A Russian journalist, Victoria Ivleva entered Khojaly after its occupation by the Armenian armed forces. She took the pictures of the streets of the town strewn with dead bodies of its inhabitants, including women and children. In her media reports, she described how she saw a large crowd of Meskhetian Turks from Khojaly, who were led to captivity by the Armenian militants and how she was hit by an Armenian soldier when she was helping a captive woman. She recalls that scene:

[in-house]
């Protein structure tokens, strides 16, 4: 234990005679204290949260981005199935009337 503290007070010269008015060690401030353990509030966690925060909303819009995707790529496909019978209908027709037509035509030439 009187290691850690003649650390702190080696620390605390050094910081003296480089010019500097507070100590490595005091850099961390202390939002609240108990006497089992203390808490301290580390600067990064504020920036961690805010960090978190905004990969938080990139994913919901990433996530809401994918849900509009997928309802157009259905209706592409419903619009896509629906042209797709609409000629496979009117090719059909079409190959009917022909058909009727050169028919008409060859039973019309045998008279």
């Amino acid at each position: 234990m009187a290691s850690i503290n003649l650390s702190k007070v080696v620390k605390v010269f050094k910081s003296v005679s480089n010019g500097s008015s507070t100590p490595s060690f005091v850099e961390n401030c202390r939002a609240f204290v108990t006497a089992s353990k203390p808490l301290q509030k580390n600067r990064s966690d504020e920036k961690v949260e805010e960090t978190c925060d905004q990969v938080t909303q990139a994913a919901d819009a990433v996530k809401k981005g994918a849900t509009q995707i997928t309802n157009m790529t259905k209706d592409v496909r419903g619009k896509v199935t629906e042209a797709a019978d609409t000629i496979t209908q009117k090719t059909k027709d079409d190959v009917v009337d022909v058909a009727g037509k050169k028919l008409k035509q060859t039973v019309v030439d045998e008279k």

“Last in that big crowd of Turks on the march was a woman with three children. She was walking barefoot on the snow. She barely moved and fell quite often. As it turned out later, the youngest of her children was only two days old. Two days! I took the baby in my hands and started walking with the Turks. We were both – I and that woman – crying bitterly. Dark night, huge mess … Even though my clothing distinguished me from the Turks I was clubbed several times and cursed at to move quicker. I knew that I was under no threat but for a moment there, I felt like a prisoner. I wouldn’t want anybody to go through that.”

In 2011 Ivleva found in Azerbaijan that woman. Her little child, Gunay had grown up, but did not speak because of the shock she suffered in her childhood. Although Gunay fought hard to survive, that intense trauma and shock took her life shortly after Ivleva’s visit.